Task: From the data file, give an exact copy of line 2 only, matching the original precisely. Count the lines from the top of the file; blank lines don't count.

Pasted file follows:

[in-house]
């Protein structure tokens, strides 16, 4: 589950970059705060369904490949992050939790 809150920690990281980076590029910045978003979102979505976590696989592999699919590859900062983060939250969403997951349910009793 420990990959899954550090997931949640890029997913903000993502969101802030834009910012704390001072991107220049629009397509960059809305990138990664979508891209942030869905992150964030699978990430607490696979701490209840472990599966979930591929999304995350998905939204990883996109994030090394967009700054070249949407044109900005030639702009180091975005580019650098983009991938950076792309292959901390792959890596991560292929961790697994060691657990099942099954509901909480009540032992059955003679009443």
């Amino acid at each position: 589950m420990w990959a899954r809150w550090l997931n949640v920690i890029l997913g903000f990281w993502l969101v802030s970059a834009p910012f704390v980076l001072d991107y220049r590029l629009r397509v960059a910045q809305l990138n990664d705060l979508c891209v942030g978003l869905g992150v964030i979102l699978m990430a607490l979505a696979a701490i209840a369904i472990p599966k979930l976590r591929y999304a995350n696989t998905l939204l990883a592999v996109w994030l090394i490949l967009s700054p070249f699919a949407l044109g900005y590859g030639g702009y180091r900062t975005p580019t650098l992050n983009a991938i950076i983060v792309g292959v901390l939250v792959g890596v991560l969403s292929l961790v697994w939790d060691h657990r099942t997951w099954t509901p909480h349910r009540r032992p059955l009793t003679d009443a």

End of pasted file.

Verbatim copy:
């Protein structure tokens, strides 16, 4: 589950970059705060369904490949992050939790 809150920690990281980076590029910045978003979102979505976590696989592999699919590859900062983060939250969403997951349910009793 420990990959899954550090997931949640890029997913903000993502969101802030834009910012704390001072991107220049629009397509960059809305990138990664979508891209942030869905992150964030699978990430607490696979701490209840472990599966979930591929999304995350998905939204990883996109994030090394967009700054070249949407044109900005030639702009180091975005580019650098983009991938950076792309292959901390792959890596991560292929961790697994060691657990099942099954509901909480009540032992059955003679009443």